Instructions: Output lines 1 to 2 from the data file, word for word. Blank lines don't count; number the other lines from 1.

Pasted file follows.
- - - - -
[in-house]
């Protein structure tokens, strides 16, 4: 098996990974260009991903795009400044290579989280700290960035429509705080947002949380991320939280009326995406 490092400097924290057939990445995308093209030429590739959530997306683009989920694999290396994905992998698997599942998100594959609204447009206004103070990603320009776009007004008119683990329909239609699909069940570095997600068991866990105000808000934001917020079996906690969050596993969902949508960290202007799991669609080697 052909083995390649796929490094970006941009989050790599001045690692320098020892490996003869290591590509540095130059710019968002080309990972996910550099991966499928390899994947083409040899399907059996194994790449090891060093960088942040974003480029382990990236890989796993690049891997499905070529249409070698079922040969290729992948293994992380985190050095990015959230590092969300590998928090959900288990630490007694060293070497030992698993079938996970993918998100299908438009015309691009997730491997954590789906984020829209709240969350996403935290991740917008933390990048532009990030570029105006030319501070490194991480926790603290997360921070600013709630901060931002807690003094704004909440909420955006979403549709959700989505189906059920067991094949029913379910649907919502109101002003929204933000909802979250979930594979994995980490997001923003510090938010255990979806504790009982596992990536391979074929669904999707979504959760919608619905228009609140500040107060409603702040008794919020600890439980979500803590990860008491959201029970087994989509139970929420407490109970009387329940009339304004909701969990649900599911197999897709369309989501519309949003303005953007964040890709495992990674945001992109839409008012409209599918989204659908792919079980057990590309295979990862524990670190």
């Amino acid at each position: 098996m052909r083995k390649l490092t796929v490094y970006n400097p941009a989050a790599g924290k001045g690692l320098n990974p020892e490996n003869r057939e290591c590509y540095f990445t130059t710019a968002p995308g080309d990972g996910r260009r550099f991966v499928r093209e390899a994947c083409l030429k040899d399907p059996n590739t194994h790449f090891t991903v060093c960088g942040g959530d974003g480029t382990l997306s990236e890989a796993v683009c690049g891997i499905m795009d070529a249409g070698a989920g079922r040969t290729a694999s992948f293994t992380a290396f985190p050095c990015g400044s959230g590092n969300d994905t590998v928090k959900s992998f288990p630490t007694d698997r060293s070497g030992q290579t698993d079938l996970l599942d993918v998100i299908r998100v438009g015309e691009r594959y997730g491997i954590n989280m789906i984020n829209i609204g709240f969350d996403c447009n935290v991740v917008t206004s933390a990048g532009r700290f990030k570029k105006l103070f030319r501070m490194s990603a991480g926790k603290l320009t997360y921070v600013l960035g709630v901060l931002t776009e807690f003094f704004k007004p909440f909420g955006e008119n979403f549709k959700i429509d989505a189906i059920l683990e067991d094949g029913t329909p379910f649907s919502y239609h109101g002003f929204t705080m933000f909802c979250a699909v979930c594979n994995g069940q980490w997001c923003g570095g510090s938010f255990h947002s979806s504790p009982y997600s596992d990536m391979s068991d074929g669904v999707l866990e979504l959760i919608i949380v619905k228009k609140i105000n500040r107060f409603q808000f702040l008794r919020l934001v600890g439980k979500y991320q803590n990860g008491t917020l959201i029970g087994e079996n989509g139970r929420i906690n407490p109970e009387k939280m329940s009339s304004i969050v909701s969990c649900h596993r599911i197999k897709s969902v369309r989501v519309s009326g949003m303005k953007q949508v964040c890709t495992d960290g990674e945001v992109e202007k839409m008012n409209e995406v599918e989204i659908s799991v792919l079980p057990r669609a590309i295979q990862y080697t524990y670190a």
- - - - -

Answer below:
[in-house]
């Protein structure tokens, strides 16, 4: 098996990974260009991903795009400044290579989280700290960035429509705080947002949380991320939280009326995406 490092400097924290057939990445995308093209030429590739959530997306683009989920694999290396994905992998698997599942998100594959609204447009206004103070990603320009776009007004008119683990329909239609699909069940570095997600068991866990105000808000934001917020079996906690969050596993969902949508960290202007799991669609080697 052909083995390649796929490094970006941009989050790599001045690692320098020892490996003869290591590509540095130059710019968002080309990972996910550099991966499928390899994947083409040899399907059996194994790449090891060093960088942040974003480029382990990236890989796993690049891997499905070529249409070698079922040969290729992948293994992380985190050095990015959230590092969300590998928090959900288990630490007694060293070497030992698993079938996970993918998100299908438009015309691009997730491997954590789906984020829209709240969350996403935290991740917008933390990048532009990030570029105006030319501070490194991480926790603290997360921070600013709630901060931002807690003094704004909440909420955006979403549709959700989505189906059920067991094949029913379910649907919502109101002003929204933000909802979250979930594979994995980490997001923003510090938010255990979806504790009982596992990536391979074929669904999707979504959760919608619905228009609140500040107060409603702040008794919020600890439980979500803590990860008491959201029970087994989509139970929420407490109970009387329940009339304004909701969990649900599911197999897709369309989501519309949003303005953007964040890709495992990674945001992109839409008012409209599918989204659908792919079980057990590309295979990862524990670190």